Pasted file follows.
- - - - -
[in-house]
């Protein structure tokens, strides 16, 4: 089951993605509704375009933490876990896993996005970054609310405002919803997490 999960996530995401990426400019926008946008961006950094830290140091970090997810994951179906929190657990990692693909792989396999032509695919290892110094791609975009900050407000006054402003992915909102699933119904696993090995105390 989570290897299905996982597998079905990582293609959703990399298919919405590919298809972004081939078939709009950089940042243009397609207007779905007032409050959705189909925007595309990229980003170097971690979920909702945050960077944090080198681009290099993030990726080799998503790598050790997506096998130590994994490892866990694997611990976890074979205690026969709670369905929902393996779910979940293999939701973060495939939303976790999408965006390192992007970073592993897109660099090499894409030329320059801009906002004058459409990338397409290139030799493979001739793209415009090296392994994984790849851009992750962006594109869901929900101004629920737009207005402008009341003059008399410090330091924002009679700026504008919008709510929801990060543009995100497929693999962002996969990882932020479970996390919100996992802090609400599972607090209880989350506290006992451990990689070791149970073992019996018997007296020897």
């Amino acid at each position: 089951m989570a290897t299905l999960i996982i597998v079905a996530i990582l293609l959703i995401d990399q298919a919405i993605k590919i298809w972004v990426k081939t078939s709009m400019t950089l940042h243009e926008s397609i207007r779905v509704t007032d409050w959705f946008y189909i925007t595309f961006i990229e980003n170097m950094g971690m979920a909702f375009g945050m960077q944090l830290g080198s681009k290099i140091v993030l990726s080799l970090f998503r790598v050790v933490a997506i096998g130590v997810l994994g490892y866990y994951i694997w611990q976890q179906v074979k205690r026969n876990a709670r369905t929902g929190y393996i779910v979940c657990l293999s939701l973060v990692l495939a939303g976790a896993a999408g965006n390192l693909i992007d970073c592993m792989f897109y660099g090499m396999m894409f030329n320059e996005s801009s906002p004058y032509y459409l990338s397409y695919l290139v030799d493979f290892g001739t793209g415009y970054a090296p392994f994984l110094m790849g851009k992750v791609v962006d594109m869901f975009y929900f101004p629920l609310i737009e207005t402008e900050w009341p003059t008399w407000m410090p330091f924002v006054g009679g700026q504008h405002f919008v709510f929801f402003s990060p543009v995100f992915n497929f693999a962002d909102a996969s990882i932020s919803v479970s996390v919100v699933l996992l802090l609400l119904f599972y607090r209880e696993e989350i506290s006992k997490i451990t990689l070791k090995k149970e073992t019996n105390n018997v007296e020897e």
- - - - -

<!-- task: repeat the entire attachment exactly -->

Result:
[in-house]
């Protein structure tokens, strides 16, 4: 089951993605509704375009933490876990896993996005970054609310405002919803997490 999960996530995401990426400019926008946008961006950094830290140091970090997810994951179906929190657990990692693909792989396999032509695919290892110094791609975009900050407000006054402003992915909102699933119904696993090995105390 989570290897299905996982597998079905990582293609959703990399298919919405590919298809972004081939078939709009950089940042243009397609207007779905007032409050959705189909925007595309990229980003170097971690979920909702945050960077944090080198681009290099993030990726080799998503790598050790997506096998130590994994490892866990694997611990976890074979205690026969709670369905929902393996779910979940293999939701973060495939939303976790999408965006390192992007970073592993897109660099090499894409030329320059801009906002004058459409990338397409290139030799493979001739793209415009090296392994994984790849851009992750962006594109869901929900101004629920737009207005402008009341003059008399410090330091924002009679700026504008919008709510929801990060543009995100497929693999962002996969990882932020479970996390919100996992802090609400599972607090209880989350506290006992451990990689070791149970073992019996018997007296020897």
């Amino acid at each position: 089951m989570a290897t299905l999960i996982i597998v079905a996530i990582l293609l959703i995401d990399q298919a919405i993605k590919i298809w972004v990426k081939t078939s709009m400019t950089l940042h243009e926008s397609i207007r779905v509704t007032d409050w959705f946008y189909i925007t595309f961006i990229e980003n170097m950094g971690m979920a909702f375009g945050m960077q944090l830290g080198s681009k290099i140091v993030l990726s080799l970090f998503r790598v050790v933490a997506i096998g130590v997810l994994g490892y866990y994951i694997w611990q976890q179906v074979k205690r026969n876990a709670r369905t929902g929190y393996i779910v979940c657990l293999s939701l973060v990692l495939a939303g976790a896993a999408g965006n390192l693909i992007d970073c592993m792989f897109y660099g090499m396999m894409f030329n320059e996005s801009s906002p004058y032509y459409l990338s397409y695919l290139v030799d493979f290892g001739t793209g415009y970054a090296p392994f994984l110094m790849g851009k992750v791609v962006d594109m869901f975009y929900f101004p629920l609310i737009e207005t402008e900050w009341p003059t008399w407000m410090p330091f924002v006054g009679g700026q504008h405002f919008v709510f929801f402003s990060p543009v995100f992915n497929f693999a962002d909102a996969s990882i932020s919803v479970s996390v919100v699933l996992l802090l609400l119904f599972y607090r209880e696993e989350i506290s006992k997490i451990t990689l070791k090995k149970e073992t019996n105390n018997v007296e020897e």